Defense minister discusses readiness for tunnels with MKs during closed session

State comptroller’s probe of cabinet’s wartime conduct, legality of IDF actions during Protective Edge, continues.

Moshe Yaalon
Defense Minister Moshe Ya’alon on Wednesday responded to criticism regarding the IDF’s readiness to confront the Hamas tunnel threat during the recent Gaza war.
His testimony to the Knesset State Control Committee was closed to the media, but committee chairman Amnon Cohen (Shas) issued a press release confirming that he would continue to call other Defense Ministry officials to testify and that the State Comptroller’s office would also be reviewing the IDF’s readiness on the issue.
Almost immediately following Cohen’s statement, State Comptroller Joseph Shapira issued a statement confirming that he was checking both the tunnels issue, possible cabinet leaks and whether IDF actions during the war conformed with international law.
Shapira reminded the public that he had announced the start of such an investigation as early as mid-August, while the war was still under way.
Several surprise attacks emanated from the tunnels, attacks in which soldiers were killed.
Heavy criticism was directed against the political and security establishments claiming the IDF was unprepared for the scope of the Hamas tunnel threat, with each establishment leaking off-the-record attacks on the other to shift responsibility.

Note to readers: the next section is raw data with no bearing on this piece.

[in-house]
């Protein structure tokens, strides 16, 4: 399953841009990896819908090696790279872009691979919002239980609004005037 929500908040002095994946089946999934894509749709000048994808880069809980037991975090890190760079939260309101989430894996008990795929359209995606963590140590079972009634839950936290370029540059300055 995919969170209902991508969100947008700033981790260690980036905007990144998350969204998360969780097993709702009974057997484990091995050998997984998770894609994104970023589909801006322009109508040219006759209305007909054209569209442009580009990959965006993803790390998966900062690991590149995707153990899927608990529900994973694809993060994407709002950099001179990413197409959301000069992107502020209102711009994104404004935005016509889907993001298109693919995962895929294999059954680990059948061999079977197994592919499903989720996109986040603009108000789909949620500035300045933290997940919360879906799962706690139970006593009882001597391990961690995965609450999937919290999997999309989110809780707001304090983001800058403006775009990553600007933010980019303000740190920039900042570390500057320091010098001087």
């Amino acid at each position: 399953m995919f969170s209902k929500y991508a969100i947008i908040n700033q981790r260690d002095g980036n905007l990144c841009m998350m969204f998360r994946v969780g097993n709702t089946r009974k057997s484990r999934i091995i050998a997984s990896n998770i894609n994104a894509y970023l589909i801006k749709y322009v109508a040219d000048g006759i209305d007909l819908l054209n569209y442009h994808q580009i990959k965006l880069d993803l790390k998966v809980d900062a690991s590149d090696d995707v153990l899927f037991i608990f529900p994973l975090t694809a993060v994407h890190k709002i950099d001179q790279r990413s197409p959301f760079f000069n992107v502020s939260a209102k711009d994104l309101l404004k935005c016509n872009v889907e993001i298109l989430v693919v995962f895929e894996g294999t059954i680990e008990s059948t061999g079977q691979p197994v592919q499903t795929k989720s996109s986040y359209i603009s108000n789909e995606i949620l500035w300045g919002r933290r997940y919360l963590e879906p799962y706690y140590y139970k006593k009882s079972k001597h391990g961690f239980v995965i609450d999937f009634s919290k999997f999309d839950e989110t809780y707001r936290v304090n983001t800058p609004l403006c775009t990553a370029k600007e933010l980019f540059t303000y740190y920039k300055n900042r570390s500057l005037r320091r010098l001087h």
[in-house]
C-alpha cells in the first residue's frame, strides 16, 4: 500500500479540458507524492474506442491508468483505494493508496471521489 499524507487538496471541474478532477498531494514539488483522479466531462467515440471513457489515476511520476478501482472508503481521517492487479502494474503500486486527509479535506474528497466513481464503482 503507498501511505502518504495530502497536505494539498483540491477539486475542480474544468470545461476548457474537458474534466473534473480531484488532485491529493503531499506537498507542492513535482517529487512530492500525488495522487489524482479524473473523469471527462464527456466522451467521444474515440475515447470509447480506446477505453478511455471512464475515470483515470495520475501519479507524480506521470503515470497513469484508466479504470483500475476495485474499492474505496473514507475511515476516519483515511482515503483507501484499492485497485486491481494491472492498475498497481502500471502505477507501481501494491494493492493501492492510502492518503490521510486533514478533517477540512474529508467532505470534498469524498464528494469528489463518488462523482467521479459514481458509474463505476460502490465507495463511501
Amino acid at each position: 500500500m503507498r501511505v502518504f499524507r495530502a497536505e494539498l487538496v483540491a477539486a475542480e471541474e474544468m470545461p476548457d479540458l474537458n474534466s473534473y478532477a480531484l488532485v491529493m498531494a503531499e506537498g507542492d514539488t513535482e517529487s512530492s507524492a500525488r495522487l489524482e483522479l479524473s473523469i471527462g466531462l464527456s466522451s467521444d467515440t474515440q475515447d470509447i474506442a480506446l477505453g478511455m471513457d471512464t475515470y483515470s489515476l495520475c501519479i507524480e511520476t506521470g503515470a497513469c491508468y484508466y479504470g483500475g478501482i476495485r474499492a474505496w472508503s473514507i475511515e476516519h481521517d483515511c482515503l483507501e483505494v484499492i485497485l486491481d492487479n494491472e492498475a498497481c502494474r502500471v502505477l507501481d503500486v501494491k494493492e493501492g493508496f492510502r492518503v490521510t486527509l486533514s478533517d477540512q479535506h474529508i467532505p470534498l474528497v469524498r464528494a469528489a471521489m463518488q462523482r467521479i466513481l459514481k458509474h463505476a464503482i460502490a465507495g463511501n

A primary defense by politicians and some military officials has been to blame the intelligence sector for not being fully in the know, but a 2007 state comptroller’s report on the issue that said the entire defense establishment had been part of an “ongoing failure.”
Among those mentioned as being involved in the anti-tunnel effort at the time were then-IDF chief and current Defense Minister Moshe Ya’alon, then-deputy IDF chief Maj.-Gen. Dan Halutz, then-OC Ground Forces Maj.- Gen. Yiftah Ron-Tal and then-OC Combat Engineering Corps Brig.-Gen.
Shimon Daniel.
The report came after several incidents in which soldiers were killed or kidnapped, most notably tank gunner Gilad Schalit, by Hamas men attacking from tunnels, in ambushes similar to the recent ones.
The 2007 report recommended numerous urgent changes, “in light of the flawed handling of the threat in the three areas reviewed, the conceptual foundation for addressing the issue, technological efforts and intelligence handling of the threat, each of them individually and collectively.”
The first recommendation was to appoint a point-person in the IDF who would have full coordinating power to make sure that all efforts were undertaken in a unified fashion.
This was in contrast to the previous appointment of certain officials to handle the issue in theory, where the comptroller found that they were never given sufficient authority or included in all government meetings on the issue, such that their ideas were ignored.
The second recommendation was that better mechanisms for alerting soldiers and civilians in real-time about threats emanating from tunnels, as well as for providing intelligence to forward troops to react promptly, needed to be developed.
This recommendation mentioned the necessity of oversight and intervention by the political leadership.
Third, the resources of the IDF, the Defense Ministry and private-sector experts needed to be better pooled and mobilized to address faster location and neutralizing of the tunnels.
At the time, the IDF gave a number of responses to the report’s conclusions, including that the threat of tunnels would take time to address because it was unprecedented.